If the weather cooperates on Sunday, Feb. 15, Asheville Mardi Gras executive committee Chair Hobbit Hawes estimates there could be more than 5,000 people lining Wall Street, Battery Park Avenue, Haywood Street and Page Avenue for the volunteer organization’s annual parade.
Drawing such a crowd to the family-friendly atmosphere are various krewes. Dressed in elaborate costumes, these groups spread cheer in the streets and from atop floats. Past floats included a 10-by-10-foot pyramid circled by three giant spaceships, and a massive wedding cake upon which Hawes and his then-fiancée Tamra were married.
Back in 2001, such a level of popularity and public acceptance seemed unlikely. Upon moving to Asheville from New Orleans that year, Lesley Groetsch remembers going out to Jack of the Wood and Tressa’s Jazz & Blues to celebrate Mardi Gras with her husband, Jack. They were met by puzzled looks from the clientele, which wondered why the Groetsches were out in costume on a Tuesday night.
The couple, who managed The Orange Peel for a stretch, continued to dress up and go out, but it wasn’t until fellow New Orleans expats Ashley Thibodaux and her husband, Chris Jones, started serving food out of the music venue that things began moving. The two approached the Groetsches about starting a krewe, and in 2003 Jones christened the Mystic Krewe of Munky Doux. “Mystic” is a term commonly used by New Orleans krewes to reflect the secret, otherworldly nature of early Mardi Gras societies, whose masks concealed members’ identities. “Monkey” is spelled to resemble “funky” and “do” like roux, the primary thickening agent for Cajun cuisine.
The Mystic Krewe of Munky Doux’s inaugural outing started at The Grey Eagle and made a pub crawl to The Orange Peel. From what Groetsch calls “really haphazard and ragtag” roots, each year became more organized, with more participants and impressive costumes. A king, queen and grand marshal became annual traditions, as did an irreverent political theme and a plethora of monkey masks. “No matter what your costume was, you were a monkey underneath,” Groetsch says. “Traffic Monkey” Critter Thomas donned a fluorescent vest to aid in street crossings. One year Jack Groetsch paired his mask with an Uncle Sam outfit and went as “A Monkey’s Uncle Sam.”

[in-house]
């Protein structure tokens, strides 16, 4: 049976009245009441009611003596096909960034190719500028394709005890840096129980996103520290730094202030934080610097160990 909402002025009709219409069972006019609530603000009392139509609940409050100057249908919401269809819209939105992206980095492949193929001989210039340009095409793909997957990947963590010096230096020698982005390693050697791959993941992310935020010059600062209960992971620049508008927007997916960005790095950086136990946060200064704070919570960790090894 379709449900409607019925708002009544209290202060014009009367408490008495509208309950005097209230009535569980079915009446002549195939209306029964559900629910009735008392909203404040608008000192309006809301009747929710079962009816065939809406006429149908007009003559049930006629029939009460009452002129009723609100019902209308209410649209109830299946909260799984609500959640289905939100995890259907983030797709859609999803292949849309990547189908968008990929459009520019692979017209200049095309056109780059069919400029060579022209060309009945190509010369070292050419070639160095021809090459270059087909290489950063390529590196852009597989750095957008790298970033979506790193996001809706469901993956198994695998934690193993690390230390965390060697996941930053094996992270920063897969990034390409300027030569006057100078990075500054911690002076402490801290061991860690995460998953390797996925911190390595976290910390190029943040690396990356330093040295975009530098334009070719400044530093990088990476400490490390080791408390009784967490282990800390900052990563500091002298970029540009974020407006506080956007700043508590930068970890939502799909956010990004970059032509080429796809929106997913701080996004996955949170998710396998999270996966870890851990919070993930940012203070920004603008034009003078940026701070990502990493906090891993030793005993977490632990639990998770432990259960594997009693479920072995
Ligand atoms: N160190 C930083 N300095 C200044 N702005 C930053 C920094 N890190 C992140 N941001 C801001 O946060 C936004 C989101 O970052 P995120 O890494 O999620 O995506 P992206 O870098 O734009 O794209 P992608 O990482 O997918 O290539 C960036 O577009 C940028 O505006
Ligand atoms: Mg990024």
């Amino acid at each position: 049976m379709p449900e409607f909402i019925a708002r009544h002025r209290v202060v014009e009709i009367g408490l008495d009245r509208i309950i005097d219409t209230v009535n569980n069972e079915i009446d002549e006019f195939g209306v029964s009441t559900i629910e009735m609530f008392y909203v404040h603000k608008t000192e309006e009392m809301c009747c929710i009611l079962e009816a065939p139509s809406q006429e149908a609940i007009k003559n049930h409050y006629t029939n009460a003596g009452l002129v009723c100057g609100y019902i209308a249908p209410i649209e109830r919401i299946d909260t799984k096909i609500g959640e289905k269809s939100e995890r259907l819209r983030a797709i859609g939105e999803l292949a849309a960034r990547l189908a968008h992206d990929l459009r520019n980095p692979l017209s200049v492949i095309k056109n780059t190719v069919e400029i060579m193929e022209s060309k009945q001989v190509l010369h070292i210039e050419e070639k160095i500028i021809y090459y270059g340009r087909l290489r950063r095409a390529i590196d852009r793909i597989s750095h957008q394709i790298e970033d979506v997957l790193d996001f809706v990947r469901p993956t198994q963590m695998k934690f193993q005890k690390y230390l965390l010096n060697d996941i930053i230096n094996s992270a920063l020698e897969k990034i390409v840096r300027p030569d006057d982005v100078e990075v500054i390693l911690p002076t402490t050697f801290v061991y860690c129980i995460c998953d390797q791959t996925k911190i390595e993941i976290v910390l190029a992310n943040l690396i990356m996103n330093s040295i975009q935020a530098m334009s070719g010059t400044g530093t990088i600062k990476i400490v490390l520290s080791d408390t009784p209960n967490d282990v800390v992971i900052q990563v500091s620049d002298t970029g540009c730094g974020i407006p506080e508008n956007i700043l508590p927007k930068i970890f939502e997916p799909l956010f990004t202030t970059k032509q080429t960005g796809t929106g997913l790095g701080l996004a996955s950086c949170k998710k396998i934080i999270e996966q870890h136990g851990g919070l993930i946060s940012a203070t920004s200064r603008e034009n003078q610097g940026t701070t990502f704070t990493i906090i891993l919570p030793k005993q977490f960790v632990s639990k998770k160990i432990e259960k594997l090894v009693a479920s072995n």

From the sidewalks to the streets
The pub crawls eventually shifted to a route from the former Thibodaux Jones Creole Kitchen on Biltmore Avenue to Jack of the Wood and back. With the Firecracker Jazz Band leading the procession, the celebration increasingly resembled a parade. But the substantial commitment of organizing such an activity held little interest for the Mystic Krewe of Munky Doux, which had its last hurrah in 2008. Its members considered themselves to be in the laid-back vein of New Orleans marching krewes, but were excited when an enthusiastic group led by pub-crawl veteran Sara Widenhouse began charting out a large-scale event.
“I was then working as the parade director of the Asheville Holiday Parade and wanted to get the Mardi Gras Parade more legitimate,” Widenhouse says. Along with Morgana Davis, Susan Sertain, Mike Sule, Joe Minicozzi, Sam York, Carol Pimentel and others, she formed the Mystic Mountain Krewe planning committee for the 2007 parade.
Under the theme “Any Way You Doux It,” the officially permitted sidewalk route went from Asheville Brewing Co. on Coxe Avenue to Pritchard Park. The Hillcrest Drum Corps led the way, the Asheville Police Department provided street crossings, and the Firecracker Jazz Band and Unifire performed in the park. A ball at The Grey Eagle followed.
In 2008, Widenhouse again arranged the permitting and worked with police to establish the organization’s first city-sanctioned street parade. The APD blocked side streets as a procession of banners, floats, vehicles and dance and drum corps rolled along a route from North Spruce Street to Pritchard Park. “The turnout — both paraders and spectators — was much more than we expected, but luckily all went well, and we got away with it,” Widenhouse says.